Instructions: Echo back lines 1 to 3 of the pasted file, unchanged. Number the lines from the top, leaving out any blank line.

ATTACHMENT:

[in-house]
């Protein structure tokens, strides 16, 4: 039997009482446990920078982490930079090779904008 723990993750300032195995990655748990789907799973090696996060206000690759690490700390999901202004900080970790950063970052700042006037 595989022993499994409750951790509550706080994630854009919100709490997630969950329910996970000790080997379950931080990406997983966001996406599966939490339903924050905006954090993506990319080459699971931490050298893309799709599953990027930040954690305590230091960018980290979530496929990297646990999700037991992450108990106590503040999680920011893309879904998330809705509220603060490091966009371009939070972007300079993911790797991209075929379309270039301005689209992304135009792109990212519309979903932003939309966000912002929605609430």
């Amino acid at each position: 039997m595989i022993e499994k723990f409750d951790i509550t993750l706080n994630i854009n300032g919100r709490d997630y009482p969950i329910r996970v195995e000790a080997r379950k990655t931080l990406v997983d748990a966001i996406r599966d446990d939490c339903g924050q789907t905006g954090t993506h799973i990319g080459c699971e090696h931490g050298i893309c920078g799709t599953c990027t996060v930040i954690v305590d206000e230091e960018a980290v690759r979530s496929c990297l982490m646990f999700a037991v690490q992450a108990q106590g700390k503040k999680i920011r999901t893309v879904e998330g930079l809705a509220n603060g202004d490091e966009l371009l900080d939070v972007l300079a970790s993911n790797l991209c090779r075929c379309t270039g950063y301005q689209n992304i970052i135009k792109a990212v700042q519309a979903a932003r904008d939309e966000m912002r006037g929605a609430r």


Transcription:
[in-house]
């Protein structure tokens, strides 16, 4: 039997009482446990920078982490930079090779904008 723990993750300032195995990655748990789907799973090696996060206000690759690490700390999901202004900080970790950063970052700042006037 595989022993499994409750951790509550706080994630854009919100709490997630969950329910996970000790080997379950931080990406997983966001996406599966939490339903924050905006954090993506990319080459699971931490050298893309799709599953990027930040954690305590230091960018980290979530496929990297646990999700037991992450108990106590503040999680920011893309879904998330809705509220603060490091966009371009939070972007300079993911790797991209075929379309270039301005689209992304135009792109990212519309979903932003939309966000912002929605609430």
């Amino acid at each position: 039997m595989i022993e499994k723990f409750d951790i509550t993750l706080n994630i854009n300032g919100r709490d997630y009482p969950i329910r996970v195995e000790a080997r379950k990655t931080l990406v997983d748990a966001i996406r599966d446990d939490c339903g924050q789907t905006g954090t993506h799973i990319g080459c699971e090696h931490g050298i893309c920078g799709t599953c990027t996060v930040i954690v305590d206000e230091e960018a980290v690759r979530s496929c990297l982490m646990f999700a037991v690490q992450a108990q106590g700390k503040k999680i920011r999901t893309v879904e998330g930079l809705a509220n603060g202004d490091e966009l371009l900080d939070v972007l300079a970790s993911n790797l991209c090779r075929c379309t270039g950063y301005q689209n992304i970052i135009k792109a990212v700042q519309a979903a932003r904008d939309e966000m912002r006037g929605a609430r």